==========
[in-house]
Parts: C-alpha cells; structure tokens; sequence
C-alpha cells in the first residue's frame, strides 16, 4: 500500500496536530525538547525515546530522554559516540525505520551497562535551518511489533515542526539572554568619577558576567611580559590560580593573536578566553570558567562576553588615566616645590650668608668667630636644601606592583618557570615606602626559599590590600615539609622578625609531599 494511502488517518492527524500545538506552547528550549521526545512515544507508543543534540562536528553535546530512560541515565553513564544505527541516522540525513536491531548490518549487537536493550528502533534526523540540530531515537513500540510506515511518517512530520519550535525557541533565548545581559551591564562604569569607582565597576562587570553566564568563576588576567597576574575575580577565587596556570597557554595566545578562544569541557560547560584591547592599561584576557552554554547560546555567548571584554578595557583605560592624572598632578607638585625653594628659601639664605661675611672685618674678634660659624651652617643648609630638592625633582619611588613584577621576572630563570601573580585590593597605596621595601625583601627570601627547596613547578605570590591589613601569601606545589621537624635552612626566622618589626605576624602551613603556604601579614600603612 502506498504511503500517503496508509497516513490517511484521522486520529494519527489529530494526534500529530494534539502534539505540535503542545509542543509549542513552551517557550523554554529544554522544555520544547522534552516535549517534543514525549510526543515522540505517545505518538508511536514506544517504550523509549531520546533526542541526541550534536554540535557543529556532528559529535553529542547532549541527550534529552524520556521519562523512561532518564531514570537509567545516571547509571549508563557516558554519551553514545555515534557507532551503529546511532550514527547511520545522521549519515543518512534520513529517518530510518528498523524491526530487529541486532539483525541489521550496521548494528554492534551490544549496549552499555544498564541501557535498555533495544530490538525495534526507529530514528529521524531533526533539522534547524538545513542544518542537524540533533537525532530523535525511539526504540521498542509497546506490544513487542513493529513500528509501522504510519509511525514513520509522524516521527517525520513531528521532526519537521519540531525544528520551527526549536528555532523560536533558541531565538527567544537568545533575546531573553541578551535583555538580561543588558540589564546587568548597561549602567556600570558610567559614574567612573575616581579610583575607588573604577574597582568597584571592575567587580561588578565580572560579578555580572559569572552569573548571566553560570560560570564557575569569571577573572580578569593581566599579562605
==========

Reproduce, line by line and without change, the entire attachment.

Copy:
[in-house]
Parts: C-alpha cells; structure tokens; sequence
C-alpha cells in the first residue's frame, strides 16, 4: 500500500496536530525538547525515546530522554559516540525505520551497562535551518511489533515542526539572554568619577558576567611580559590560580593573536578566553570558567562576553588615566616645590650668608668667630636644601606592583618557570615606602626559599590590600615539609622578625609531599 494511502488517518492527524500545538506552547528550549521526545512515544507508543543534540562536528553535546530512560541515565553513564544505527541516522540525513536491531548490518549487537536493550528502533534526523540540530531515537513500540510506515511518517512530520519550535525557541533565548545581559551591564562604569569607582565597576562587570553566564568563576588576567597576574575575580577565587596556570597557554595566545578562544569541557560547560584591547592599561584576557552554554547560546555567548571584554578595557583605560592624572598632578607638585625653594628659601639664605661675611672685618674678634660659624651652617643648609630638592625633582619611588613584577621576572630563570601573580585590593597605596621595601625583601627570601627547596613547578605570590591589613601569601606545589621537624635552612626566622618589626605576624602551613603556604601579614600603612 502506498504511503500517503496508509497516513490517511484521522486520529494519527489529530494526534500529530494534539502534539505540535503542545509542543509549542513552551517557550523554554529544554522544555520544547522534552516535549517534543514525549510526543515522540505517545505518538508511536514506544517504550523509549531520546533526542541526541550534536554540535557543529556532528559529535553529542547532549541527550534529552524520556521519562523512561532518564531514570537509567545516571547509571549508563557516558554519551553514545555515534557507532551503529546511532550514527547511520545522521549519515543518512534520513529517518530510518528498523524491526530487529541486532539483525541489521550496521548494528554492534551490544549496549552499555544498564541501557535498555533495544530490538525495534526507529530514528529521524531533526533539522534547524538545513542544518542537524540533533537525532530523535525511539526504540521498542509497546506490544513487542513493529513500528509501522504510519509511525514513520509522524516521527517525520513531528521532526519537521519540531525544528520551527526549536528555532523560536533558541531565538527567544537568545533575546531573553541578551535583555538580561543588558540589564546587568548597561549602567556600570558610567559614574567612573575616581579610583575607588573604577574597582568597584571592575567587580561588578565580572560579578555580572559569572552569573548571566553560570560560570564557575569569571577573572580578569593581566599579562605